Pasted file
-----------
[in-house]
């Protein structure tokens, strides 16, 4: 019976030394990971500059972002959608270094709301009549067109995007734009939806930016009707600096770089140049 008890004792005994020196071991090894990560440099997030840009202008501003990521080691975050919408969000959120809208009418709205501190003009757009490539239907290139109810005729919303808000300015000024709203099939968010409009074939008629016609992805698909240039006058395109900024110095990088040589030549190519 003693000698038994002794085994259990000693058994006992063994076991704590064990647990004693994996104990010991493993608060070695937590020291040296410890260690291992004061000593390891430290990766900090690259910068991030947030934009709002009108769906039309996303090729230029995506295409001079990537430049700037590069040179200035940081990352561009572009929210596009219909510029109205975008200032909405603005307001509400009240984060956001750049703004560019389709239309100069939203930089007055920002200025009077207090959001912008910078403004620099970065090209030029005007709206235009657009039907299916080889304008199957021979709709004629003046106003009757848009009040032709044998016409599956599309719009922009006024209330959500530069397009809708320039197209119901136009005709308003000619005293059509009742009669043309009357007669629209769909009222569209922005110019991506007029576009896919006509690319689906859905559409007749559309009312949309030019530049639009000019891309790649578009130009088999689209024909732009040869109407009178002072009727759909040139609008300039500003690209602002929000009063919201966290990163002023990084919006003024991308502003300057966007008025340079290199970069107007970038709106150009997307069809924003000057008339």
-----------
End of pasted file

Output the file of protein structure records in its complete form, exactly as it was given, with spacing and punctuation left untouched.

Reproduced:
[in-house]
């Protein structure tokens, strides 16, 4: 019976030394990971500059972002959608270094709301009549067109995007734009939806930016009707600096770089140049 008890004792005994020196071991090894990560440099997030840009202008501003990521080691975050919408969000959120809208009418709205501190003009757009490539239907290139109810005729919303808000300015000024709203099939968010409009074939008629016609992805698909240039006058395109900024110095990088040589030549190519 003693000698038994002794085994259990000693058994006992063994076991704590064990647990004693994996104990010991493993608060070695937590020291040296410890260690291992004061000593390891430290990766900090690259910068991030947030934009709002009108769906039309996303090729230029995506295409001079990537430049700037590069040179200035940081990352561009572009929210596009219909510029109205975008200032909405603005307001509400009240984060956001750049703004560019389709239309100069939203930089007055920002200025009077207090959001912008910078403004620099970065090209030029005007709206235009657009039907299916080889304008199957021979709709004629003046106003009757848009009040032709044998016409599956599309719009922009006024209330959500530069397009809708320039197209119901136009005709308003000619005293059509009742009669043309009357007669629209769909009222569209922005110019991506007029576009896919006509690319689906859905559409007749559309009312949309030019530049639009000019891309790649578009130009088999689209024909732009040869109407009178002072009727759909040139609008300039500003690209602002929000009063919201966290990163002023990084919006003024991308502003300057966007008025340079290199970069107007970038709106150009997307069809924003000057008339």